Spheres of practices for the co-design of wearables.
Fairburn, Susan Marie
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FAIRBURN, S., STEED, J. and COULTER, J. 2016. Spheres of practices for the co-design of wearables. Journal of textile design research and practice [online], 4(1), pages 85-109. Available from: https://doi.org/10.1080/20511787.2016.1255445.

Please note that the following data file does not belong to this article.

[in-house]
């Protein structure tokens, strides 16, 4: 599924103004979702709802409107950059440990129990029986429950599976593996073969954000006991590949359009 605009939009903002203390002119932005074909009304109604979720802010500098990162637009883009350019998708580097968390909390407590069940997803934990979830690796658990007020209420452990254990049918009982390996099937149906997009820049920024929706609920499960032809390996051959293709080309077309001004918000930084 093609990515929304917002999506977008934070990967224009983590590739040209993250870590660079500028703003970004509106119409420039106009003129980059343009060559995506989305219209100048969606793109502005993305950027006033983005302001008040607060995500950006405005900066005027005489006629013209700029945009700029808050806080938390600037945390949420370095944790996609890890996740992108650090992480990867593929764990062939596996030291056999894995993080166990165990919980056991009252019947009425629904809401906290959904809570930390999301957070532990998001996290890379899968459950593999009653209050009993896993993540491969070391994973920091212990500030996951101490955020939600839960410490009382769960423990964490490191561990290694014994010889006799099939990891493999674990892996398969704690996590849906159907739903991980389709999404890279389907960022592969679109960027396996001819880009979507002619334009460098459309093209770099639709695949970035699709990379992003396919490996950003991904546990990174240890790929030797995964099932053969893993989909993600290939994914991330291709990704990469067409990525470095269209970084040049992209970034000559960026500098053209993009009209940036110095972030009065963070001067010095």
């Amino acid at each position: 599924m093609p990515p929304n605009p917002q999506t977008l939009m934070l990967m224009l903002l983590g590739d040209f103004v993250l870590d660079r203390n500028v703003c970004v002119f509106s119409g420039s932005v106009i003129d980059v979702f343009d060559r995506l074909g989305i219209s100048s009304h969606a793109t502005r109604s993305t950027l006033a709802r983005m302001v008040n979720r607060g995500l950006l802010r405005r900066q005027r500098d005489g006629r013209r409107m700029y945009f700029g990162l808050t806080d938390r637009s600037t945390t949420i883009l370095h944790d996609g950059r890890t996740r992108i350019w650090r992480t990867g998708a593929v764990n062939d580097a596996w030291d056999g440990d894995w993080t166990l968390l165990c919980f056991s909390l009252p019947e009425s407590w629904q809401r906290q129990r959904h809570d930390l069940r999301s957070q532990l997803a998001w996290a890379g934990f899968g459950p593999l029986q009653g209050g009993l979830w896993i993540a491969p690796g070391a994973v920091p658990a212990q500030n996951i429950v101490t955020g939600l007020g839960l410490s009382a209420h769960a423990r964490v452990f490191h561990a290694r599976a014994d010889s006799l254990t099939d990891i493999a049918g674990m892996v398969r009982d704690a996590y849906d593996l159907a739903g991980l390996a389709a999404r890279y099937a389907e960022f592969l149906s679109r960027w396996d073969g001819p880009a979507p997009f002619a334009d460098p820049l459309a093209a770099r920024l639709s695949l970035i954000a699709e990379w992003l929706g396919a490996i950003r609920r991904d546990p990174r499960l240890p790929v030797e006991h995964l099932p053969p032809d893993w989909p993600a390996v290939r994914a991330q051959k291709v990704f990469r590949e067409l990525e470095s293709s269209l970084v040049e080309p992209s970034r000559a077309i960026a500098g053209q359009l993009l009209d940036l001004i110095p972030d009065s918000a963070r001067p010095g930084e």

As expectations within the area of smart textiles increasingly become informed and driven by technological developments, the disciplinary boundaries and relationship between user and technological innovation will unavoidably transform. The authors venture that new paradigms of collaborative practice will inevitably develop between design and science, to more fully realize both the opportunities and contexts that wearable textiles offer. Drawing on previous work by the authors namely Molecular Imprinted Textiles (MIT - 2009/10), Future Textile Visions (FTV - 2010/11), Design Specks: Connecting People with Speckled Computing (2012/13), Second Skin (2013/14), and The S*** Word: Designing the Empathic Underwardrobe (2014), a model is proposed to more clearly understand and navigate between design, technology and application, and more importantly, between our cultural understanding of the user and the wearer. This paper reflects on a series of projects that inform a methodological approach: a process of asking questions; developing scenarios; exploring materials and making; generating concepts and building prototypes. Each project involved collaborations between design, academics, users and industry, and a form of co-design, where knowledge exchange was central, design was the intermediary, and the goal was to understand the drivers and the stakeholders. Simultaneously, this research sought to better understand and communicate the development of more empathic textile and fashion artifacts, and solutions. Co-design in this context is seen as a core approach to shifting the balance from technology as merely adjunct, or as a "hook" for marketers and users, to a more informed and harmonised position, where technology sits proximally and comfortably. The notion of interdisciplinary understanding, which tracks across domains of product, fashion and textiles, presents an approach where the application is still emerging. Through analysis of this progressive series of projects, the authors suggest that there is an opportunity to explore the inherent connectedness that textiles might offer for the integration and embedding of technology within material as a means to embrace these affordance opportunities. Central to this notion is the realisation of opportunities arising from dialogue and collaborative making (i.e. co-design), and for exploring the transformative notions of the user and the wearer. This paper led the authors to pose a set of questions that align to a four stage design process: Research, Define, Develop, Reflect, to frame findings and insights, and to outline the potential for future opportunities of working with technology to achieve the making and wearing of desirable materializations on the body.